In the landing gear struts I found no flash or sink marks, and only a few small ejector pin holes to deal with. The main wheels have separate rim hub pieces, which will make it easier for painting. Another great feature is that the wheels, though plastic, are molded weighted with a slight bulge. The wheel well doors have molded hinges in an open position.
Lastly is the antenna and radar systems Rotodome assembly, the most prominent part of the kit measuring in at 4 inches in diameter. The instructions guild has you installing two poly rings into the Rotodome halves; this is designed so that you’re able to position it where you’d like. The dome is the only part of the kit that features raised panel lines while the rest of the kit features finely scribed panel line detail.
And finally the antenna blades and sensors are assembled. There are several, some smaller then the others so caution is needed during the final assembly, painting and decaling. On the real Hawkeye there is a fixed high frequency wire antenna that runs from the outer two rear fins to an antenna blade just behind the cockpit. There were no instructions installing this wire, however parts J14 & G6 are included with the kit. Looking over the box art and reference photos will show you how it is installed if you so wish to go that extra mile.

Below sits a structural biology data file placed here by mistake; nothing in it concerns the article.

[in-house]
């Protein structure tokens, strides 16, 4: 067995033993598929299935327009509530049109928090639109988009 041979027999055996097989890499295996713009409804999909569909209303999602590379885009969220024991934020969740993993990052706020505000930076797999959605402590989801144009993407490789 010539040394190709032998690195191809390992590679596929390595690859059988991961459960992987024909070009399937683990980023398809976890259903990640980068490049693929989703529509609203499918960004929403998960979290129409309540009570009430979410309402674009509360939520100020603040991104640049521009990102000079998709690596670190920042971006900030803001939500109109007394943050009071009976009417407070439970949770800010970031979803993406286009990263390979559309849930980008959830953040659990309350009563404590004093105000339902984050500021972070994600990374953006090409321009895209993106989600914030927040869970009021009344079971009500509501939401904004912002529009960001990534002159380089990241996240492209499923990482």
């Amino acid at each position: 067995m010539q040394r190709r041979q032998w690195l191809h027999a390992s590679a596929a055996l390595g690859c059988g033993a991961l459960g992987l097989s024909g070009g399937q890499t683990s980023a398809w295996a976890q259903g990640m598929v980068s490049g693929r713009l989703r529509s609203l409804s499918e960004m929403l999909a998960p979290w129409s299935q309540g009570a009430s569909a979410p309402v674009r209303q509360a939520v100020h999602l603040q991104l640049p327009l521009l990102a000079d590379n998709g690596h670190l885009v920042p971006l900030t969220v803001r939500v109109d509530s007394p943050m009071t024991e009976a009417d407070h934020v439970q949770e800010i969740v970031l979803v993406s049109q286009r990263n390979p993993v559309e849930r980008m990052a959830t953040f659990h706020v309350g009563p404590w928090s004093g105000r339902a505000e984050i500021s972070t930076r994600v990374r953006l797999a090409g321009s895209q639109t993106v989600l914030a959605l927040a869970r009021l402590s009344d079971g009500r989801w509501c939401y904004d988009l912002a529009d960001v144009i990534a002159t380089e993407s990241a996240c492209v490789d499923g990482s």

decals and instructions
The kit supplied decals are typical Hasegawa decals, flat matt finish, thin and are separate from the carrier backing.
The instructions, again typical Hasegawa instruction sheets in which all the assembly section are bunched together and at times confusing. There are 17 steps on three pages, and two pages for painting, decals and markings. Also included are the FS paint numbers.
This is definitely the nicest E-2C Hawkeye kits produced in 1/72nd scale. The molding quality is excellent and features some great detailing with soft scribed panel lines.
Straight out of the box the Hawkeye would look quite nice sitting along with your carrier based aircraft collection.
In the May 2009 issue of Fine Scale Modeling there is a great full build Workbench Review of this very kit. You may want to pick up a copy or borrow one from a friend before starting on yours. Looking over the kit I don’t anticipate any real fit problems.
Given the significant small number of parts that go into this model, I'd recommend this kit to a more experienced modeler.
Thank you to Dragon USA for kindly supplying the review sample.